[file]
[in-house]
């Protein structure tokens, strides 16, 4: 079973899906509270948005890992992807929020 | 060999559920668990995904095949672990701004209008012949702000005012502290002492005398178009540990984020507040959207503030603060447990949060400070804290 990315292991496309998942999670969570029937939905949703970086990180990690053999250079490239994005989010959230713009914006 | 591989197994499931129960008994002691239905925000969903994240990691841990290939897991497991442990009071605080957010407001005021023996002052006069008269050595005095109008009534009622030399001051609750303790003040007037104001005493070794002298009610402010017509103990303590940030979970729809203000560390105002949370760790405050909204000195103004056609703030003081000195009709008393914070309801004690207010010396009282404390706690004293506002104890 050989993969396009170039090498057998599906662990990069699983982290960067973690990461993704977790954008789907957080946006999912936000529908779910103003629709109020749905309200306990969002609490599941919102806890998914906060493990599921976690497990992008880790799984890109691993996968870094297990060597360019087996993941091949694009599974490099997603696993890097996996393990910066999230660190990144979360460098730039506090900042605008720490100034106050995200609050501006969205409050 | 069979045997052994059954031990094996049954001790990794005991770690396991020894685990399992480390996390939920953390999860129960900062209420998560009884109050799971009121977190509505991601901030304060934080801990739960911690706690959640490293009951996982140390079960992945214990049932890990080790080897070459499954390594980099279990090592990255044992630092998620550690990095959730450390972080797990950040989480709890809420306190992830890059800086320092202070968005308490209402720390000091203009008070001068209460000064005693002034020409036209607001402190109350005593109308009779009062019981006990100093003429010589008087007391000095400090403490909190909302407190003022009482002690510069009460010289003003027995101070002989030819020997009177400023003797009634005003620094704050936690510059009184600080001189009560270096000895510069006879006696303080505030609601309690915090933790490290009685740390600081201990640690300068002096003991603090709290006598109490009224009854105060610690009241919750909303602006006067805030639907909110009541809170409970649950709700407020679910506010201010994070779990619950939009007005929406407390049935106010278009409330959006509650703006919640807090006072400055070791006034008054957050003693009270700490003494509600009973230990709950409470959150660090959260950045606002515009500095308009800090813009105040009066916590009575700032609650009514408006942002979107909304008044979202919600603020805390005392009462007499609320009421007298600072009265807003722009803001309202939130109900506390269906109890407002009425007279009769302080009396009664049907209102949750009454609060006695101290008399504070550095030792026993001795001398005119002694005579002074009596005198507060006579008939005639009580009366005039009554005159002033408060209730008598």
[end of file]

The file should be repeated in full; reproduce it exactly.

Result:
[in-house]
């Protein structure tokens, strides 16, 4: 079973899906509270948005890992992807929020 | 060999559920668990995904095949672990701004209008012949702000005012502290002492005398178009540990984020507040959207503030603060447990949060400070804290 990315292991496309998942999670969570029937939905949703970086990180990690053999250079490239994005989010959230713009914006 | 591989197994499931129960008994002691239905925000969903994240990691841990290939897991497991442990009071605080957010407001005021023996002052006069008269050595005095109008009534009622030399001051609750303790003040007037104001005493070794002298009610402010017509103990303590940030979970729809203000560390105002949370760790405050909204000195103004056609703030003081000195009709008393914070309801004690207010010396009282404390706690004293506002104890 050989993969396009170039090498057998599906662990990069699983982290960067973690990461993704977790954008789907957080946006999912936000529908779910103003629709109020749905309200306990969002609490599941919102806890998914906060493990599921976690497990992008880790799984890109691993996968870094297990060597360019087996993941091949694009599974490099997603696993890097996996393990910066999230660190990144979360460098730039506090900042605008720490100034106050995200609050501006969205409050 | 069979045997052994059954031990094996049954001790990794005991770690396991020894685990399992480390996390939920953390999860129960900062209420998560009884109050799971009121977190509505991601901030304060934080801990739960911690706690959640490293009951996982140390079960992945214990049932890990080790080897070459499954390594980099279990090592990255044992630092998620550690990095959730450390972080797990950040989480709890809420306190992830890059800086320092202070968005308490209402720390000091203009008070001068209460000064005693002034020409036209607001402190109350005593109308009779009062019981006990100093003429010589008087007391000095400090403490909190909302407190003022009482002690510069009460010289003003027995101070002989030819020997009177400023003797009634005003620094704050936690510059009184600080001189009560270096000895510069006879006696303080505030609601309690915090933790490290009685740390600081201990640690300068002096003991603090709290006598109490009224009854105060610690009241919750909303602006006067805030639907909110009541809170409970649950709700407020679910506010201010994070779990619950939009007005929406407390049935106010278009409330959006509650703006919640807090006072400055070791006034008054957050003693009270700490003494509600009973230990709950409470959150660090959260950045606002515009500095308009800090813009105040009066916590009575700032609650009514408006942002979107909304008044979202919600603020805390005392009462007499609320009421007298600072009265807003722009803001309202939130109900506390269906109890407002009425007279009769302080009396009664049907209102949750009454609060006695101290008399504070550095030792026993001795001398005119002694005579002074009596005198507060006579008939005639009580009366005039009554005159002033408060209730008598």